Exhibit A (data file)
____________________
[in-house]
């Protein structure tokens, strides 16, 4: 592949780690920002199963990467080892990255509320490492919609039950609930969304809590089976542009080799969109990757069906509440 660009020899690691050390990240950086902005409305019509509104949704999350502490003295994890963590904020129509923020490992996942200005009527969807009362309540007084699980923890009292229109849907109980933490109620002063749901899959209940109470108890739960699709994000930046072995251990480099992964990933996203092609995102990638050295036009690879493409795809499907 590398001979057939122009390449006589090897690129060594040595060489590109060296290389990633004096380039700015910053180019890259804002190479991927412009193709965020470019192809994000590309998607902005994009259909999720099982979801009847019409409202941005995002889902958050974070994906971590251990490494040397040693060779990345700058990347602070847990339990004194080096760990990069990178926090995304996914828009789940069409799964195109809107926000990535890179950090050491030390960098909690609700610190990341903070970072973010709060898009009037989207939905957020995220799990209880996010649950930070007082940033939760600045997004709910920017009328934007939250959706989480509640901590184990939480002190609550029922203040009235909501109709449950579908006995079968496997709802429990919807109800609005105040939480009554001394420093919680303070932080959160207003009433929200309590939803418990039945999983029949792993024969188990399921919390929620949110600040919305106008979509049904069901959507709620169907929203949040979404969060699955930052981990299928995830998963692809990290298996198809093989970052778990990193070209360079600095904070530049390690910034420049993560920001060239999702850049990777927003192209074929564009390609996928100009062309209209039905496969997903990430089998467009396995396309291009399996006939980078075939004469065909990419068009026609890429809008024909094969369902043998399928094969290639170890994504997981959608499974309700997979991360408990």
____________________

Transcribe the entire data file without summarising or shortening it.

[in-house]
């Protein structure tokens, strides 16, 4: 592949780690920002199963990467080892990255509320490492919609039950609930969304809590089976542009080799969109990757069906509440 660009020899690691050390990240950086902005409305019509509104949704999350502490003295994890963590904020129509923020490992996942200005009527969807009362309540007084699980923890009292229109849907109980933490109620002063749901899959209940109470108890739960699709994000930046072995251990480099992964990933996203092609995102990638050295036009690879493409795809499907 590398001979057939122009390449006589090897690129060594040595060489590109060296290389990633004096380039700015910053180019890259804002190479991927412009193709965020470019192809994000590309998607902005994009259909999720099982979801009847019409409202941005995002889902958050974070994906971590251990490494040397040693060779990345700058990347602070847990339990004194080096760990990069990178926090995304996914828009789940069409799964195109809107926000990535890179950090050491030390960098909690609700610190990341903070970072973010709060898009009037989207939905957020995220799990209880996010649950930070007082940033939760600045997004709910920017009328934007939250959706989480509640901590184990939480002190609550029922203040009235909501109709449950579908006995079968496997709802429990919807109800609005105040939480009554001394420093919680303070932080959160207003009433929200309590939803418990039945999983029949792993024969188990399921919390929620949110600040919305106008979509049904069901959507709620169907929203949040979404969060699955930052981990299928995830998963692809990290298996198809093989970052778990990193070209360079600095904070530049390690910034420049993560920001060239999702850049990777927003192209074929564009390609996928100009062309209209039905496969997903990430089998467009396995396309291009399996006939980078075939004469065909990419068009026609890429809008024909094969369902043998399928094969290639170890994504997981959608499974309700997979991360408990």